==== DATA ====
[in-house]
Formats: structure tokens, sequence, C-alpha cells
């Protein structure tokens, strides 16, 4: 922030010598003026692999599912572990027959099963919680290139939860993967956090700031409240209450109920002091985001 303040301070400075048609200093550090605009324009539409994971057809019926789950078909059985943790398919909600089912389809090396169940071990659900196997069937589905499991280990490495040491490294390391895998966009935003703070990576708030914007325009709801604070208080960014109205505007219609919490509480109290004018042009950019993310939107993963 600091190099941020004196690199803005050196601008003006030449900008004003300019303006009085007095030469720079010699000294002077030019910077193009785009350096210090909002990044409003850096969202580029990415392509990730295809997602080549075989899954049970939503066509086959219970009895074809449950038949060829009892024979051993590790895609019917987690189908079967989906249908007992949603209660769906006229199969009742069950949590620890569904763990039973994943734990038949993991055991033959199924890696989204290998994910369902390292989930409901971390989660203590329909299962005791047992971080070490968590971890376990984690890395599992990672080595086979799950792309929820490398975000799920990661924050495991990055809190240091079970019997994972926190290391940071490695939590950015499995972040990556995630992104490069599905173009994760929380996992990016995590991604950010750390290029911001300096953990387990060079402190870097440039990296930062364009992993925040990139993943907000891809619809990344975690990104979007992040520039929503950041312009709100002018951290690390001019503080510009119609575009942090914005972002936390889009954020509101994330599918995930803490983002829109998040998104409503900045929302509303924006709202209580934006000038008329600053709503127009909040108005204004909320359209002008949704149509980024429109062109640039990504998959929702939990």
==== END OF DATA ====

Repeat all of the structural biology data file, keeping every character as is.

[in-house]
Formats: structure tokens, sequence, C-alpha cells
């Protein structure tokens, strides 16, 4: 922030010598003026692999599912572990027959099963919680290139939860993967956090700031409240209450109920002091985001 303040301070400075048609200093550090605009324009539409994971057809019926789950078909059985943790398919909600089912389809090396169940071990659900196997069937589905499991280990490495040491490294390391895998966009935003703070990576708030914007325009709801604070208080960014109205505007219609919490509480109290004018042009950019993310939107993963 600091190099941020004196690199803005050196601008003006030449900008004003300019303006009085007095030469720079010699000294002077030019910077193009785009350096210090909002990044409003850096969202580029990415392509990730295809997602080549075989899954049970939503066509086959219970009895074809449950038949060829009892024979051993590790895609019917987690189908079967989906249908007992949603209660769906006229199969009742069950949590620890569904763990039973994943734990038949993991055991033959199924890696989204290998994910369902390292989930409901971390989660203590329909299962005791047992971080070490968590971890376990984690890395599992990672080595086979799950792309929820490398975000799920990661924050495991990055809190240091079970019997994972926190290391940071490695939590950015499995972040990556995630992104490069599905173009994760929380996992990016995590991604950010750390290029911001300096953990387990060079402190870097440039990296930062364009992993925040990139993943907000891809619809990344975690990104979007992040520039929503950041312009709100002018951290690390001019503080510009119609575009942090914005972002936390889009954020509101994330599918995930803490983002829109998040998104409503900045929302509303924006709202209580934006000038008329600053709503127009909040108005204004909320359209002008949704149509980024429109062109640039990504998959929702939990």